New EPA report examines potential impacts of hydraulic fracturing on water resources

The Environmental Protection Agency has released a new draft report examining the potential impacts that hydraulic fracturing has on drinking water resources across the nation. The purpose of the research is to help clarify the relationship, if any, between these two entities.

WASHINGTON, DC, June 10, 2015 -- The Environmental Protection Agency (EPA) has released a new draft report examining the potential impacts that hydraulic fracturing (fracking) has on drinking water resources across the nation. The purpose of the research is to help clarify the relationship, if any, between these two entities.

Completed at the request of Congress, the assessment shows that while fracking activities in the U.S. are carried out in a way that have not led to widespread, systemic impacts on drinking water resources, there are potential vulnerabilities in the water lifecycle that could impact drinking water.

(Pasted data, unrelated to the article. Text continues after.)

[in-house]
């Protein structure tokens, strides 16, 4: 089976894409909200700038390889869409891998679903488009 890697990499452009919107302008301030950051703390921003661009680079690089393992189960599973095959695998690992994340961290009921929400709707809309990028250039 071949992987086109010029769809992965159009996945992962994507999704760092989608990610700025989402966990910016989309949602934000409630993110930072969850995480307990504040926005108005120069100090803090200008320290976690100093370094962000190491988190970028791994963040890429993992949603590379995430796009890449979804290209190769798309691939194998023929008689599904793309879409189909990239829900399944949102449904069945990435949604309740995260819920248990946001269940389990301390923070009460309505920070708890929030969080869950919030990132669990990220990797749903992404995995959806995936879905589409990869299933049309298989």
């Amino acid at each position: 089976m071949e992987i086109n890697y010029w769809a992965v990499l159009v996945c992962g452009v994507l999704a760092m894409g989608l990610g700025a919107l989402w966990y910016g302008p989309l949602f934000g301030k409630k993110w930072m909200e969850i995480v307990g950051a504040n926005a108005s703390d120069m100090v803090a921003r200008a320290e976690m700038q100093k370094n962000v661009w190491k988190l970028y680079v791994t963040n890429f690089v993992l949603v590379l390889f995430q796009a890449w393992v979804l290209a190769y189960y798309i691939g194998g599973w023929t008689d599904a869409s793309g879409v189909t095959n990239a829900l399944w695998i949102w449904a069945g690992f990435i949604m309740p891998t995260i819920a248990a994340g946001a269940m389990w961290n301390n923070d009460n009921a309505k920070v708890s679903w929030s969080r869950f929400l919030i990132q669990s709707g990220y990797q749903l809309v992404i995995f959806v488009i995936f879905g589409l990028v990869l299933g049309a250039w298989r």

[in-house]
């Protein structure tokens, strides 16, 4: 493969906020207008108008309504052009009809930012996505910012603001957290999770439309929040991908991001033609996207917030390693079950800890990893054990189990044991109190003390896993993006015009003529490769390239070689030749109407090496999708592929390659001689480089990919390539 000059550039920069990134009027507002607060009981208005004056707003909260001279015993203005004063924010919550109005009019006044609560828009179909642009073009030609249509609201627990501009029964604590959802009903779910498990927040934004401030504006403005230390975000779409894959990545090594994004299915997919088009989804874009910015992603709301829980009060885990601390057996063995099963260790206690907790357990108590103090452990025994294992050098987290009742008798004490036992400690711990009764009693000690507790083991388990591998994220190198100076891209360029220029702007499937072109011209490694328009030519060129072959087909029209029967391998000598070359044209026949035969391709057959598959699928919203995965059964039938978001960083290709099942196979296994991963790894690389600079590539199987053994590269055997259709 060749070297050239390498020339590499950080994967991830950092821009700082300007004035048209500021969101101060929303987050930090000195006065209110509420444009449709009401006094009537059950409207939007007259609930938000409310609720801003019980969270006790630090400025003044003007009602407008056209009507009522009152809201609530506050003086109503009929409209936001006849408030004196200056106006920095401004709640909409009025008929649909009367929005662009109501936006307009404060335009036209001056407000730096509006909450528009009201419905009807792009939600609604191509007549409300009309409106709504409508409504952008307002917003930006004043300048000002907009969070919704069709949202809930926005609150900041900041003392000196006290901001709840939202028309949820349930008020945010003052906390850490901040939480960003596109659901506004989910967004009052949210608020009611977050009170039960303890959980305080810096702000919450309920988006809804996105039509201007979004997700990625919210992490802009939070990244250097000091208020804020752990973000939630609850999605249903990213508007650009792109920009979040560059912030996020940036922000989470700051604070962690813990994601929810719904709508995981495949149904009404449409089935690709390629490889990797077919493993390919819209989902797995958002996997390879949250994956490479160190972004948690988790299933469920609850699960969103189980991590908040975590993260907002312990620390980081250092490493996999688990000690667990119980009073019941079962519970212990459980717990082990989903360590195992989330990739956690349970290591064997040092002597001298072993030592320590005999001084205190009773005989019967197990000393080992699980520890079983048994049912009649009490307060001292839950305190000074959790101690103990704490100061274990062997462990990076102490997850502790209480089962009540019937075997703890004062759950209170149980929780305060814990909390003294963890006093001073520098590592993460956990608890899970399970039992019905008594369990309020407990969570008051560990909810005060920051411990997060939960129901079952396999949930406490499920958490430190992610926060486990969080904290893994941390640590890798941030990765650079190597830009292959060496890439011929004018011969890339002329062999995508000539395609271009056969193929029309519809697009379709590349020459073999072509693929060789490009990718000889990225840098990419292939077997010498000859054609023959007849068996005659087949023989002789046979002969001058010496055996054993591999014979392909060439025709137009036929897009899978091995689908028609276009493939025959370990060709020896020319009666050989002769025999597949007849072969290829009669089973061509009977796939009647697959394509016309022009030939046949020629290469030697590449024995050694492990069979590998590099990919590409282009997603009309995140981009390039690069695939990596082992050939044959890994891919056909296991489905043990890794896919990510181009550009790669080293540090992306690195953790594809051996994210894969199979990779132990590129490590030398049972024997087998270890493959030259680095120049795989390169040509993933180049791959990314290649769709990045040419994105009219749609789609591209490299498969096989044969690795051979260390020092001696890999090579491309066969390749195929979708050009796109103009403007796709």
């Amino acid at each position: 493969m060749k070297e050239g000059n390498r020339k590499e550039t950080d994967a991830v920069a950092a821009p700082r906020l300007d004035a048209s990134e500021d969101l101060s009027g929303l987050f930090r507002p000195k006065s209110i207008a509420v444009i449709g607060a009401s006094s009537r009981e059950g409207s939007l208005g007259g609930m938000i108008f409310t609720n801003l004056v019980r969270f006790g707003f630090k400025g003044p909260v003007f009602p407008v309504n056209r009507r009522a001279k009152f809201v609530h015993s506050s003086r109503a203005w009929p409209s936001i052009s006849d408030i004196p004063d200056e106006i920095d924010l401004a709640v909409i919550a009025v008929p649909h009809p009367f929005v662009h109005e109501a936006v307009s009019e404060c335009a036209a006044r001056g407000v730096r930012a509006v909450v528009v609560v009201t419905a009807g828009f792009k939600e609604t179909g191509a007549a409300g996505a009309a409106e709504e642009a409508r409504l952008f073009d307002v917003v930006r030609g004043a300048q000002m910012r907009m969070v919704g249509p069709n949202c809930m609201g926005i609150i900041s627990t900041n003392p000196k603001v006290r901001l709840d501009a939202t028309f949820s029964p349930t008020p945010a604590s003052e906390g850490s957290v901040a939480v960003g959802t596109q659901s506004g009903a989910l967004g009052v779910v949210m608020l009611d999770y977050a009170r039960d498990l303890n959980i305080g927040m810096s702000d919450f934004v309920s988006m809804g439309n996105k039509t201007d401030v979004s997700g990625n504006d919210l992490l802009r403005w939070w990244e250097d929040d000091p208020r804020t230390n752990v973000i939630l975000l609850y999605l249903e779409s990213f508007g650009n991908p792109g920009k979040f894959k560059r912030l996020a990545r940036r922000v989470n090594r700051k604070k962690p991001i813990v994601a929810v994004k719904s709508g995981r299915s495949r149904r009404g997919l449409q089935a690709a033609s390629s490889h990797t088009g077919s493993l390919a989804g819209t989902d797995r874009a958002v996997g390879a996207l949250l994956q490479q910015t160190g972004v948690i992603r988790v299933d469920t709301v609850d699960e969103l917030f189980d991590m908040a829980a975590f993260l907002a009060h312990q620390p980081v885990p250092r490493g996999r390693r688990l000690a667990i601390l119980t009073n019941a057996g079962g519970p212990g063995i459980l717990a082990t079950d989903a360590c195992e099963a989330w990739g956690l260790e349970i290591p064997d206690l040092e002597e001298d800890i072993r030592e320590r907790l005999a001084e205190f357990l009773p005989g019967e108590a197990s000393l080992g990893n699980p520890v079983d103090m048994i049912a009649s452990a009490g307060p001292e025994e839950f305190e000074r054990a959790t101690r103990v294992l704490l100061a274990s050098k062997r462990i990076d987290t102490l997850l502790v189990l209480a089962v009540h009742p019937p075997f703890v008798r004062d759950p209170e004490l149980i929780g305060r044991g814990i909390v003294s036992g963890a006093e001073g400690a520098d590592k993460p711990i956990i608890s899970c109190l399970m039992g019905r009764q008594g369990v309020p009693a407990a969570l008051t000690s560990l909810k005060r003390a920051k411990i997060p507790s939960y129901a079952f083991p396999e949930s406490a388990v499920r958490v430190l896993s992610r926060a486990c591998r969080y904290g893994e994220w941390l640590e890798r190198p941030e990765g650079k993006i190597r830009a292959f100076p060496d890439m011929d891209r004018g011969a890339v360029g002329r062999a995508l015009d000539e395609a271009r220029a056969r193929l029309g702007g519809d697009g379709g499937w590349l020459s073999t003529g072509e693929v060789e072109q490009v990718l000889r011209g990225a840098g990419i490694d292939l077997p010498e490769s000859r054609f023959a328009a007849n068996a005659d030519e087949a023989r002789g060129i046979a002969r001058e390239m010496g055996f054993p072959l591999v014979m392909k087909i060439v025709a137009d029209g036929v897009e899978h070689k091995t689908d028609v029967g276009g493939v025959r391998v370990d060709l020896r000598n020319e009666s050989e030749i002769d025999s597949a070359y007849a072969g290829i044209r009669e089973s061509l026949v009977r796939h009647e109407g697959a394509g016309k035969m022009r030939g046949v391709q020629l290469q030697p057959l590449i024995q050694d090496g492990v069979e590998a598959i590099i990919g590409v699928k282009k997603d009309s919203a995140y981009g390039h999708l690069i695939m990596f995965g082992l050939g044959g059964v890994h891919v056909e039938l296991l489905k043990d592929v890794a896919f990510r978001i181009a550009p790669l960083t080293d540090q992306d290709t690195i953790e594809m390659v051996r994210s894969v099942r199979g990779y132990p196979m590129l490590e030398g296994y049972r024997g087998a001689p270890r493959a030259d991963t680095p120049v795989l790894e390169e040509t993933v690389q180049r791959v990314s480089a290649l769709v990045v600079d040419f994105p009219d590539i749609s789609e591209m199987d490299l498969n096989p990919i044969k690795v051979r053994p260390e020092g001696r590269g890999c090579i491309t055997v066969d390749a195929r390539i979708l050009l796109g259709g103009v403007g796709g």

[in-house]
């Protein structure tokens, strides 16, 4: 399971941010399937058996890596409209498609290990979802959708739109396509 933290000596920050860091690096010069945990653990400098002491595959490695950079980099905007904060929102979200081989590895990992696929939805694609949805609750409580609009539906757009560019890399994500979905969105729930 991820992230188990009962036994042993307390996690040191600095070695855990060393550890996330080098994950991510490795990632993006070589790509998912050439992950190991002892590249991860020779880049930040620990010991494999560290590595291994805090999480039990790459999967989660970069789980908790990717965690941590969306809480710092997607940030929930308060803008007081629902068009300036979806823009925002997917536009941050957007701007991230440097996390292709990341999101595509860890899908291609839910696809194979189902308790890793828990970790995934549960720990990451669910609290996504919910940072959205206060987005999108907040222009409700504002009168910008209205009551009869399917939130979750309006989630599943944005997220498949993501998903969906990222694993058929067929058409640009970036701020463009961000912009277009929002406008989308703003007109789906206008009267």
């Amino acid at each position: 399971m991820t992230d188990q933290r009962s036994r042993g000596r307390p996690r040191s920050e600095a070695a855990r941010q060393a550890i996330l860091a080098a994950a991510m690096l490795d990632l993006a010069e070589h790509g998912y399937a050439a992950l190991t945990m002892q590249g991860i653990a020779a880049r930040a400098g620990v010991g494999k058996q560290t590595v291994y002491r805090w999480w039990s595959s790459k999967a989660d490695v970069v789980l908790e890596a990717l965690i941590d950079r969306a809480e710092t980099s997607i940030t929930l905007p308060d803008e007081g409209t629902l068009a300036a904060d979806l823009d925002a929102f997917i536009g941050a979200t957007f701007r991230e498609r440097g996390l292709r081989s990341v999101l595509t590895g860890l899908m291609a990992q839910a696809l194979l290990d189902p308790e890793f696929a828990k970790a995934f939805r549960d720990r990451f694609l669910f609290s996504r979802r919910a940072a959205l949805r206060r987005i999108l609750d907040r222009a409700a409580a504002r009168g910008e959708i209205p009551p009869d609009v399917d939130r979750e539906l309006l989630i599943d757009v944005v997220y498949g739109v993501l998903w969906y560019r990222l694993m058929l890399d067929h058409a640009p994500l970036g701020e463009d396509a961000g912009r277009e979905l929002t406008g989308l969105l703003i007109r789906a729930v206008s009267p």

The study compiles available scientific literature and data to assess how fracking can potentially change the quality or quantity of drinking water resources, as well as identify factors affecting the frequency or severity of these changes.

As part of the report, EPA researchers conducted 17 individual projects that resulted in over 20 peer-reviewed research papers. The results are integrated from EPA-led research efforts with a broad literature review and input from stakeholders through the Agency's technical outreach.

The EPA-led research efforts involved the analysis of existing data and consisted of a variety of case studies, laboratory studies, scenario evaluations, and toxicological studies. Further, the assessment encompassed water acquisition, chemical mixing, well injection, flowback and produced water, and wastewater treatment and waste disposal.

The new draft report can be used by federal, tribal, state, and local officials; industry; and the public to better understand and address any vulnerabilities that fracking creates for drinking water resources.

See also:

"New USGS publications unveil historical hydraulic fracturing trends and data"

"Fracking: Time to end US “wild west” wastewater treatment"

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